Kia K9 Goes on Sale in South Korea; Likely Coming to U.S.

By Jacob Brown | May 02, 2012
There's not much entirely new news about the 2013 Kia K9 full-size luxury sedan. It shares its platform with the Hyundai Genesis sedan, will sport a 3.3-liter V-6 with 290 horsepower as its standard engine, and will likely be the most expensive Kia this side of an Optima race car you'll see this year. But here's the nitty gritty Kia dropped today in its press release: It'll have an upgraded version of the 3.8-liter V-6, bumped to 334 horsepower as an option. And Kia says it'll be sold in a a "number of key overseas markets" starting in the fourth quarter of this year. Since the U.S. is Kia's second-largest sales territory outside its home market South Korea, we think you can see where this is going. “K9 is a clear signal of our intention and determination to compete head-to-head with the European luxury brands. And for Kia, our customers, and for me—this car is like a dream come true,” said lead designer Peter Schreyer in a statement.
Once you get past its Maserati/BMW/Lexus derivative styling (not bad automakers to copy borrow from, we might add), there's another noteworthy piece of kit hanging around the interior: Kia's UVO voice-activated infotainment system, now with a much larger screen. Why this is important is that UVO was wholly developed by Kia's North American telematics staff in California, and the K9 will likely be the first application of the technology outside this continent. Kia appears to be taking the K9 seriously, equipping it with adaptive LED headlights, lane departure warning, blind spot detection, a 17-speaker Lexicon audio system, adaptive cruise control, and around view monitoring with four cameras. Kia does not intend for the K9 to  go on sale in the U.K., and Europe is still playing catch up with the U.S. on its perception of the brand. We're eager to see the automaker with a new luxury car soon, but with important launches on the horizon like the new Forte, Sedona minivan, and Cadenza, we're wondering just when the automaker plans on that happening. UPDATE: Speaking with a representative from Kia, we were told the K9 was not confirmed for the U.S., but that the automaker was "studying the idea very closely." There you have it. We'll see. Source: Kia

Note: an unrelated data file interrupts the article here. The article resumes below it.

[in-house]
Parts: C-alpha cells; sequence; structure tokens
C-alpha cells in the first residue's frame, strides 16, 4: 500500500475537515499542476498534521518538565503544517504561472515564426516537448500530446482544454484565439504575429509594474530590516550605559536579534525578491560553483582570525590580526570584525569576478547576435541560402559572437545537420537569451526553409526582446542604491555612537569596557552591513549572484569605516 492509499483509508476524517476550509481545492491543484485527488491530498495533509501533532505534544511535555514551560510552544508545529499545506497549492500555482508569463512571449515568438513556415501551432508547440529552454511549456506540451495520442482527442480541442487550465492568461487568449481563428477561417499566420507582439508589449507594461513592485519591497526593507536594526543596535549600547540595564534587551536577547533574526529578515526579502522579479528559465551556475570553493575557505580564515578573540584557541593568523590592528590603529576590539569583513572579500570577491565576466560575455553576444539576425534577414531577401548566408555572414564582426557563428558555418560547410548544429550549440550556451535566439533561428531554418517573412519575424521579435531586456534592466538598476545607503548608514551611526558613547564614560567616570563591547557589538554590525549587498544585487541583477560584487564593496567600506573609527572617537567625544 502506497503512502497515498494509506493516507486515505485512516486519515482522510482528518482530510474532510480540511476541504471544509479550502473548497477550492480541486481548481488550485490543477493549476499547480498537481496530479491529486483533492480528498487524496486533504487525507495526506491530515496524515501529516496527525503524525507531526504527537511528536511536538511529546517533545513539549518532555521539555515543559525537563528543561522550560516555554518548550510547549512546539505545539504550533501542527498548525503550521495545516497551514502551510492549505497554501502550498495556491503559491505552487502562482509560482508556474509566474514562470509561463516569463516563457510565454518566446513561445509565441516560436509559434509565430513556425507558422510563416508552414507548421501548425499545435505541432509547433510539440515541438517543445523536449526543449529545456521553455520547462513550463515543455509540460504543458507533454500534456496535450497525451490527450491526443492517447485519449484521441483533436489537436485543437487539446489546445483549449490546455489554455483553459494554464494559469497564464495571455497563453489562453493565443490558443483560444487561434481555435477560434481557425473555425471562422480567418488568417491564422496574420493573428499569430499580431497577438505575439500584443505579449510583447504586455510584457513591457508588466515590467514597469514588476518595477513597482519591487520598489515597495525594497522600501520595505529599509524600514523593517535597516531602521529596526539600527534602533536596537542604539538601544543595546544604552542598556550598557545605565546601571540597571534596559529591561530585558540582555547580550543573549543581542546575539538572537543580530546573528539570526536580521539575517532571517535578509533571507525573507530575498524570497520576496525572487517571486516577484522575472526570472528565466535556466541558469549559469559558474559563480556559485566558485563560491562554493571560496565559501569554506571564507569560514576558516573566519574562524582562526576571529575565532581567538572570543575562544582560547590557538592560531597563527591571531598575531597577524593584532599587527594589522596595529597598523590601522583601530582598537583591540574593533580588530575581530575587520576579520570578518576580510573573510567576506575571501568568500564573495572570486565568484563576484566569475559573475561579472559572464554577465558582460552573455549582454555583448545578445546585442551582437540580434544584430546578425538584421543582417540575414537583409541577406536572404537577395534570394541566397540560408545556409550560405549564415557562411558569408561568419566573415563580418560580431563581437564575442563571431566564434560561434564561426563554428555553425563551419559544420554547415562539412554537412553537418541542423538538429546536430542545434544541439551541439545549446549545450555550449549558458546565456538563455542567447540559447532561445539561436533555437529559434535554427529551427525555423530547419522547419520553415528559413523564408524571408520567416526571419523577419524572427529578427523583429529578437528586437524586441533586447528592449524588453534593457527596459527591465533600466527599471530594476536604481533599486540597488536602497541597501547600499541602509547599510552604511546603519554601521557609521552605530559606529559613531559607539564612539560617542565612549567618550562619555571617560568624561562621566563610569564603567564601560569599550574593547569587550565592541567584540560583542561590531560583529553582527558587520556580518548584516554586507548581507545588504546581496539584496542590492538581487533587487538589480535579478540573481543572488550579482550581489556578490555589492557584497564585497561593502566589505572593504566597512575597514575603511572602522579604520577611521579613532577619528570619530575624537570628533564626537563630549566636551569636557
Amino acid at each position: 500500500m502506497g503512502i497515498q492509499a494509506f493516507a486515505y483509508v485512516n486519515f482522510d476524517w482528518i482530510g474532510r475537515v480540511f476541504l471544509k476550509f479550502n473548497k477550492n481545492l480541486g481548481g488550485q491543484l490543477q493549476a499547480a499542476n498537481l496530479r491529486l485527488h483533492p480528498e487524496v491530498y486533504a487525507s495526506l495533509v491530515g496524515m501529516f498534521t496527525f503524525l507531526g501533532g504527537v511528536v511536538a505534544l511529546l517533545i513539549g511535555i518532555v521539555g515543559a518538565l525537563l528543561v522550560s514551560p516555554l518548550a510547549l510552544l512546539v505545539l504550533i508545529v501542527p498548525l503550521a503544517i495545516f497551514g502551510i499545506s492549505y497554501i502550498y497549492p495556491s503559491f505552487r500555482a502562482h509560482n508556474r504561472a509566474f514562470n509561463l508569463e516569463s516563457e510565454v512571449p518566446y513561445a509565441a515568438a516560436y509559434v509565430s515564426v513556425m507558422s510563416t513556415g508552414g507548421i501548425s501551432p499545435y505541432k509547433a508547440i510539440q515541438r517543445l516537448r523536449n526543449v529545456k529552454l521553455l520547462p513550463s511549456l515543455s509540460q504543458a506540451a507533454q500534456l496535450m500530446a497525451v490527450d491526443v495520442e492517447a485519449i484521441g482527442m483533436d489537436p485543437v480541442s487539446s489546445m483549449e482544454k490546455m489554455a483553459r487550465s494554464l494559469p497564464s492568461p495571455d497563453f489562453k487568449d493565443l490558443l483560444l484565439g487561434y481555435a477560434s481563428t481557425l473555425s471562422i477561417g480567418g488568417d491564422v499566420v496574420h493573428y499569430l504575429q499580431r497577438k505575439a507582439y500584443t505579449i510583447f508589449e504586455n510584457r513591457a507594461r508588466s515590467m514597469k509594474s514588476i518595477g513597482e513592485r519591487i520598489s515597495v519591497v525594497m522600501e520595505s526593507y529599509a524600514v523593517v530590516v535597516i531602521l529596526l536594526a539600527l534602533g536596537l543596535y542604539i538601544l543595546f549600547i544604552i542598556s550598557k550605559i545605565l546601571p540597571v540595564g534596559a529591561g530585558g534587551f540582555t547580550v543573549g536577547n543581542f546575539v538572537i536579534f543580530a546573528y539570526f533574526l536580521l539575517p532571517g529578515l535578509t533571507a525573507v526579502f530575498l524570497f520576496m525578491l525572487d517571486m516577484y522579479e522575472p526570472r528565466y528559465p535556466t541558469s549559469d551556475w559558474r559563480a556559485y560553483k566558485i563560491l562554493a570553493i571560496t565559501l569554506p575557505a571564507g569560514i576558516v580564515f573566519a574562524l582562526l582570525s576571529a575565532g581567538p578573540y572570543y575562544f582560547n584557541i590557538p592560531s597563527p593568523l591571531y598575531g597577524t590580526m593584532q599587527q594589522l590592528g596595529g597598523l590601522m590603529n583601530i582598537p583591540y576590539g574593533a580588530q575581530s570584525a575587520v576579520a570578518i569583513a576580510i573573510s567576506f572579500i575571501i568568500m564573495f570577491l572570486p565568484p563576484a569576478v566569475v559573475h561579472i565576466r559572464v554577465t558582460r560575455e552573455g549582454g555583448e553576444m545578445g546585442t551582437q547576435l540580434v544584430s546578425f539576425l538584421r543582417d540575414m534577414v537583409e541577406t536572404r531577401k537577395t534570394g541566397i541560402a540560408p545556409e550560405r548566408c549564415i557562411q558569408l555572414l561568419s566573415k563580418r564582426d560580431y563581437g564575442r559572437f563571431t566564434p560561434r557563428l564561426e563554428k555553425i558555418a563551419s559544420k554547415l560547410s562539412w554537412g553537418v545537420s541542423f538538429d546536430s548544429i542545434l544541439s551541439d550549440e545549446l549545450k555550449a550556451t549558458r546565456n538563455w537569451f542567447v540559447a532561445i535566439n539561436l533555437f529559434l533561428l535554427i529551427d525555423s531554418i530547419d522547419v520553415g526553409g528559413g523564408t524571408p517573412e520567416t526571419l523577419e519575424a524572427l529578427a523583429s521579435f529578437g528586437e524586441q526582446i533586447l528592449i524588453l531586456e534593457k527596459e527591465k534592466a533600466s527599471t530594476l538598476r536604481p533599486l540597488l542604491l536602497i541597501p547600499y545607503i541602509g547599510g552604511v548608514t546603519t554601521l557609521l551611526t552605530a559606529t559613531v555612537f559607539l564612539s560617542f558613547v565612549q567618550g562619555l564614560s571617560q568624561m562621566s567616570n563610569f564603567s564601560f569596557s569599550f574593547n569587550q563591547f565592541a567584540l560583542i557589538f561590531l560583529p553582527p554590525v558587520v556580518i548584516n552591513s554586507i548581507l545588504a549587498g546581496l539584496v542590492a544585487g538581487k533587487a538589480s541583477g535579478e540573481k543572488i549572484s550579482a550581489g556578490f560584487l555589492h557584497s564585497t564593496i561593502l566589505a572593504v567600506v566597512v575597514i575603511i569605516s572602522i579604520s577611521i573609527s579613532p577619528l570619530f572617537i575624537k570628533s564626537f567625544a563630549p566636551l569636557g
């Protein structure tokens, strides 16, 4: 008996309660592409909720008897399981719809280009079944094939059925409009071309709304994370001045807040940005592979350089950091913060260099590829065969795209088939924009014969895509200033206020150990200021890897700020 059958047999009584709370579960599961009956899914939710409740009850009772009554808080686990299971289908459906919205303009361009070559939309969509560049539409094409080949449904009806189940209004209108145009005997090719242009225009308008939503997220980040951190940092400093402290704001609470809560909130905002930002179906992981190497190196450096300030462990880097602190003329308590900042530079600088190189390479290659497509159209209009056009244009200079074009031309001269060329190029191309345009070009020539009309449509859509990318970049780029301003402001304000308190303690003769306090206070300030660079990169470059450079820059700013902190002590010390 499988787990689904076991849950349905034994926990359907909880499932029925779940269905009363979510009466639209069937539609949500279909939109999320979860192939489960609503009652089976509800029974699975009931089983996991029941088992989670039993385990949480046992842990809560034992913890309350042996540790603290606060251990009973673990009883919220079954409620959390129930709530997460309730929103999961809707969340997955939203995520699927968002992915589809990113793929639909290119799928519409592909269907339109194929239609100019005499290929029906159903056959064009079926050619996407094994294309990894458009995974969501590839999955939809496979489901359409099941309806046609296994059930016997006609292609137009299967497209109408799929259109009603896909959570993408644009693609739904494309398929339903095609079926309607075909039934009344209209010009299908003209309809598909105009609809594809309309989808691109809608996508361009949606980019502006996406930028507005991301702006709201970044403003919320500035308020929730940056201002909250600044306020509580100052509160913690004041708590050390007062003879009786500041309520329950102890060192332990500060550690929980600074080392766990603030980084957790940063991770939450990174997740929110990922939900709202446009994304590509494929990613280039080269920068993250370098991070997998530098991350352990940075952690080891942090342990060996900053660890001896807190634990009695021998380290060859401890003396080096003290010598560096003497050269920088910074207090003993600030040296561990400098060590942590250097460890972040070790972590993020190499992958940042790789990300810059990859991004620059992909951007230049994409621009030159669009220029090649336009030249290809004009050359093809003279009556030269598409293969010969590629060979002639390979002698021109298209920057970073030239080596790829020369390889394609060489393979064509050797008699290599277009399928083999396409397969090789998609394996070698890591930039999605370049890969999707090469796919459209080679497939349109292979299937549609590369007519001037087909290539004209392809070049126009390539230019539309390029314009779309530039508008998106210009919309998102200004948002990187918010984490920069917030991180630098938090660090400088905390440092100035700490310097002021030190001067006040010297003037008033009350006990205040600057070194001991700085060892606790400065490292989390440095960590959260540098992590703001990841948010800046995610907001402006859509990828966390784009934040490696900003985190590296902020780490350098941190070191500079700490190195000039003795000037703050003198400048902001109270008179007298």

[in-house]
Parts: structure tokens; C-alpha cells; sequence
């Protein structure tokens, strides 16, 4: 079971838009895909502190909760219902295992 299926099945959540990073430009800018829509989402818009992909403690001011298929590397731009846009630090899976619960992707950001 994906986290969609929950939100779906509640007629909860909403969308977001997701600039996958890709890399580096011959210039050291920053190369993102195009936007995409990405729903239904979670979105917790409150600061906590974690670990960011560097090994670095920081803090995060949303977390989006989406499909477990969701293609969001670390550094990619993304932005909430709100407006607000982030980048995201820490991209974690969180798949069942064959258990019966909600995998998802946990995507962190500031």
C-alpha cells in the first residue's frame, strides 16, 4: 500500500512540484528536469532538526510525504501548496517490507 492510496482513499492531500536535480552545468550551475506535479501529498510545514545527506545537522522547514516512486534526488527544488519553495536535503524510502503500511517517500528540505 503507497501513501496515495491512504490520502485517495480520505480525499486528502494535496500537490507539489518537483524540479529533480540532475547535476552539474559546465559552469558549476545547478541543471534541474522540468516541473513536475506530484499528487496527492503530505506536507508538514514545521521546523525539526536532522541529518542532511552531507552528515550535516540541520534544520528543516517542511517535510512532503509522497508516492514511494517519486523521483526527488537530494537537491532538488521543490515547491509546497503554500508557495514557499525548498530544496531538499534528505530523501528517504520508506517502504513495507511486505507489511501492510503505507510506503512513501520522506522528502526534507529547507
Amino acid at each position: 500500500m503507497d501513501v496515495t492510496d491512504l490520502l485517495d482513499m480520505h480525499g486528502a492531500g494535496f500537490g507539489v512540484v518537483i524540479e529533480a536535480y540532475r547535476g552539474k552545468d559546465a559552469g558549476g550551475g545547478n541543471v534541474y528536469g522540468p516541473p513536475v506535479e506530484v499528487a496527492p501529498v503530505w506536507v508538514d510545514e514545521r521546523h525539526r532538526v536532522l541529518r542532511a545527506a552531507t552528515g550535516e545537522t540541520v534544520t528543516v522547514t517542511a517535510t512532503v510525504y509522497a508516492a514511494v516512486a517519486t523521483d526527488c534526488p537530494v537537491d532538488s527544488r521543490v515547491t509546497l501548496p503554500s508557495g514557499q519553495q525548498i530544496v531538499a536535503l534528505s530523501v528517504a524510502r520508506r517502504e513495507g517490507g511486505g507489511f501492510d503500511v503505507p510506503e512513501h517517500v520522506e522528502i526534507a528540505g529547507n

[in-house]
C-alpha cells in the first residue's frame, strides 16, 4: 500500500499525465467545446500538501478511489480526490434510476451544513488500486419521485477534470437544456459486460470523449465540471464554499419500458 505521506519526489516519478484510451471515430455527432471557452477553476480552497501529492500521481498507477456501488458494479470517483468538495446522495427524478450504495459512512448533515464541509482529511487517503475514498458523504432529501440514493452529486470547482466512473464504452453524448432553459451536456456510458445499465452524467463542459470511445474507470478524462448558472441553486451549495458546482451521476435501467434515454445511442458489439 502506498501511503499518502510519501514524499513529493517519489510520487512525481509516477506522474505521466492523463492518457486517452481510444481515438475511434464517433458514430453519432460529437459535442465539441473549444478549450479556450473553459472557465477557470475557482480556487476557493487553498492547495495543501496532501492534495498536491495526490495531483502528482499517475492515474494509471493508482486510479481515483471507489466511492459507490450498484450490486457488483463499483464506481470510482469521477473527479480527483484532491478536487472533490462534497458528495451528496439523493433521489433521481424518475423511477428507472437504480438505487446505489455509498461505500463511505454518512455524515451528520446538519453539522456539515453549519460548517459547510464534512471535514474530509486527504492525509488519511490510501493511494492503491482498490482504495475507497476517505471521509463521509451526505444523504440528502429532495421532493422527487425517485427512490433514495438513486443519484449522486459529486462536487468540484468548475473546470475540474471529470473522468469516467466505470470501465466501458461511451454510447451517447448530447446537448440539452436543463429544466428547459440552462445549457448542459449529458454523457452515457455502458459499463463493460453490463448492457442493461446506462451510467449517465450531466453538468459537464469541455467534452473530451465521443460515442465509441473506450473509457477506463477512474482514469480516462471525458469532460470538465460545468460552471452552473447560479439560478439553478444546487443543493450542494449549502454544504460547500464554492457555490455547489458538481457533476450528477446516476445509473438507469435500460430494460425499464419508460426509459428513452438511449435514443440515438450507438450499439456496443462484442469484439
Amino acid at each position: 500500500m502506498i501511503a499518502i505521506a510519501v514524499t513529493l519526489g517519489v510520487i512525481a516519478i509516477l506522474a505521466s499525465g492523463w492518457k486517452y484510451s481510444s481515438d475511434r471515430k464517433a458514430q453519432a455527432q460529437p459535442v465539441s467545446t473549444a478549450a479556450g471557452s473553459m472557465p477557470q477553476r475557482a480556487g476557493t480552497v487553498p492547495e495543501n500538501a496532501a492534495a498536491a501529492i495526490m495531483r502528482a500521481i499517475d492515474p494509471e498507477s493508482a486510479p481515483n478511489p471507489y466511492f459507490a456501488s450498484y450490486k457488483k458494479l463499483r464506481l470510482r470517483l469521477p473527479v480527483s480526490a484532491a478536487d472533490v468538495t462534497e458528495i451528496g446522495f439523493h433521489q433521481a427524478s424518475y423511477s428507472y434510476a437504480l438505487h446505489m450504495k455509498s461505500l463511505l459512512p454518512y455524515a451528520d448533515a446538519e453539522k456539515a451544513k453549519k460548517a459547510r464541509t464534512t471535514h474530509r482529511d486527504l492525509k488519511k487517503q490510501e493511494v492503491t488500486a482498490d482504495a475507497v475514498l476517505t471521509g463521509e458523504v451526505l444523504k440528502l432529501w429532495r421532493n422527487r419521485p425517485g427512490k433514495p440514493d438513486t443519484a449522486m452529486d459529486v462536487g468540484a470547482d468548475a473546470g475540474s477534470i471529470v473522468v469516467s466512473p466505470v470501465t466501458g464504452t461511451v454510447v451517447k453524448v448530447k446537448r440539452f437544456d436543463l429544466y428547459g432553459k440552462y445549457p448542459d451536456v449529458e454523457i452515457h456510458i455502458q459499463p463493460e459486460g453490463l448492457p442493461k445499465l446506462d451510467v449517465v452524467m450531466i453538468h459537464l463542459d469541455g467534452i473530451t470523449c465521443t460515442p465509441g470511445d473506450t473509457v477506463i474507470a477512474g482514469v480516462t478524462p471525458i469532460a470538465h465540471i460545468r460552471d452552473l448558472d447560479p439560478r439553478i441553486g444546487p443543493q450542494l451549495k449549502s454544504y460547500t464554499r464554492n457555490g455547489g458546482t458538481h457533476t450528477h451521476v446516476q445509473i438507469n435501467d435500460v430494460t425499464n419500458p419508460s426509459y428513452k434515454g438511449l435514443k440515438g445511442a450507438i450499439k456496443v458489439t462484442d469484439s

Jacob Brown
Jacob Brown

It looks like it's starting at $46,700 and is topping out at $76,300 at current exchange rates. Cars sometimes sell for more in Korea than the do the U.S., but the numbers often line up pretty well with one another.